Once upon a time, in the 1960’s, when there were only four stations on television and holiday movies had to be watched when the networks aired them, there were five children who grew more and more anxious each day for the arrival of Christmas. They would sit around their living room and gaze at the decorated Christmas tree, wondering what it would look like on Christmas morning after Santa came and brought all their presents.
To pass the time, because back then there seemed to be extra time to pass, the children came up with a game called “Hide the Bell in The Christmas Tree”. For amongst all the ornaments on the tree, there was a tiny white porcelain bell, decorated with a little blue candle, a spring of holly and the words “Merry Christmas” written in shiny gold. It was no more than an inch tall and all the children loved the bell as their favorite ornament.
The rules of “Hide the Bell in The Christmas Tree” were simple. One child would hide the bell somewhere in the tree and then the others would try to find it. Then whoever found it got to hide it for the next round. And so it would go for what seemed like hours, but was probably 15 minutes at best.
Fast forward several decades. The children are all grown up with Christmas trees and living rooms of their own. They have all gathered for Christmas and their mother has told them they can each take an ornament from the tree to have as their own.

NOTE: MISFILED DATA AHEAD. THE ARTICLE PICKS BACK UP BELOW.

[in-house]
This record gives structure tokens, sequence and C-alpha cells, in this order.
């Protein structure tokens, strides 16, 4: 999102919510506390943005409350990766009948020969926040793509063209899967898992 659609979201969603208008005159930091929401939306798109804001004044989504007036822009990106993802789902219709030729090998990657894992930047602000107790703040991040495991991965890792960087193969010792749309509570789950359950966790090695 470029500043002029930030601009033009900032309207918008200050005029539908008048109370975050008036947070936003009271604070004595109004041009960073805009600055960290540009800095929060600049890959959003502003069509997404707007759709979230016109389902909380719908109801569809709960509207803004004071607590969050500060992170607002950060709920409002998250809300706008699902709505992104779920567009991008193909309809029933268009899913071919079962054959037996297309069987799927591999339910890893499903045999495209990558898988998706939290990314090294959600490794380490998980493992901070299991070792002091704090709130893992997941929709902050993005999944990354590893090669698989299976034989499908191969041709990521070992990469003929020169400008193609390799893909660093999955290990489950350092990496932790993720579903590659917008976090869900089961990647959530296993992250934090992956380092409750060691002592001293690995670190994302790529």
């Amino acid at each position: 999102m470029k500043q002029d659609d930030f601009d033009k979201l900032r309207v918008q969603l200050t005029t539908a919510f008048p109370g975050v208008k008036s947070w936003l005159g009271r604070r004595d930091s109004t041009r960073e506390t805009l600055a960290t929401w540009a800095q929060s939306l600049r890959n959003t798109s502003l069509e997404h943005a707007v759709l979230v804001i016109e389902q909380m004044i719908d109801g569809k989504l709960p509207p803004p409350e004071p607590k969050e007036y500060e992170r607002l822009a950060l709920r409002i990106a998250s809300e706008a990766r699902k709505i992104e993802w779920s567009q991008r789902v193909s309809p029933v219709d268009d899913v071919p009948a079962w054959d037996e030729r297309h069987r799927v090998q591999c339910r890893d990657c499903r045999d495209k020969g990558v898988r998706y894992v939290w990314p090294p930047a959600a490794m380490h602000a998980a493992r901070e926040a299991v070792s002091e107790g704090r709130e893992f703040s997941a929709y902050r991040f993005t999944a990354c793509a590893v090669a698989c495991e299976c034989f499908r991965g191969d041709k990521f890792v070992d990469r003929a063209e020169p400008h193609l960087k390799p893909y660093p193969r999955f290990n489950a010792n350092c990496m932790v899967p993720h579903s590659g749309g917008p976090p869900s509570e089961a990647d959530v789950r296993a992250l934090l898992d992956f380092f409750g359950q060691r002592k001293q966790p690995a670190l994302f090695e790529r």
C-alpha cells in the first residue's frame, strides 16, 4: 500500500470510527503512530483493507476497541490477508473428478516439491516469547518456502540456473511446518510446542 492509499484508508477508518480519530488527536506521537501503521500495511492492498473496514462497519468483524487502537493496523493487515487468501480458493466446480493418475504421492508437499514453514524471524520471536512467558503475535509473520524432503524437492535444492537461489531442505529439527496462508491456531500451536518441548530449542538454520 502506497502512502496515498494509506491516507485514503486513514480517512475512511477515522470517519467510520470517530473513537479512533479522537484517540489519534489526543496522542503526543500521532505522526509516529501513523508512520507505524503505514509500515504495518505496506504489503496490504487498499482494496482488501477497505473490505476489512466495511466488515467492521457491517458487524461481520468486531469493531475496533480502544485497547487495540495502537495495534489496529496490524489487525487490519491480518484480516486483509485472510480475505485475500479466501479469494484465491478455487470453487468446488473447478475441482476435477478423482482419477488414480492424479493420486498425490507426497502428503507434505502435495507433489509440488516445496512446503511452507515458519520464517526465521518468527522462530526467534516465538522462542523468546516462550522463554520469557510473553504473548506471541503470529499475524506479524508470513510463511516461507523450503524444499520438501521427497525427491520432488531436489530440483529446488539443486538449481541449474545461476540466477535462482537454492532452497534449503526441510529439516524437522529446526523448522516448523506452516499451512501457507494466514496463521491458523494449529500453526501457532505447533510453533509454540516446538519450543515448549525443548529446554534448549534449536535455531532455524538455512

The four older children each took a special ornament, but left the bell alone. They would not even consider the thought of taking that bell for their very own. But not the youngest sibling. She marched up to the tree, and in one last, final round of “Hide the Bell in the Christmas Tree’, found the bell and took it for her own.
The older ones were shocked. Cries of protest were heard. “You can’t take the bell!” “No fair!” “Leave that there!” “Mom didn’t mean to include the bell!” But, the protests went unheeded, and she kept the bell. She kept the bell.
Then one day, the middle daughter was browsing through an antique store, looking at a display of old Christmas decorations, when suddenly she saw a box of one dozen white porcelain bells. And two of them were EXACTLY like the family bell. She could not believe it! Without hesitation, she bought them. She called her sister. “Can you get the bell and describe it for me”, even though she knew she had found not one, but two bells like THE bell.
And they were the same! Such a find! Such joy she had over her unbelievable, improbable find at the antique store. She taunted her sister. “Ha! Now I have two of the bells and 10 others as well.” To which her sister responded, “But I have the original bell.”
But does she? The bells are nearly exactly alike, so they could easily be switched, couldn’t they? And would she notice? How well does she really know that bell? Well enough to spot it in an antique store like her older, wiser sister?
Now the grown children can play “Who Has the Real Bell” while they wait for Christmas!
All 12 bells
Bottom of the box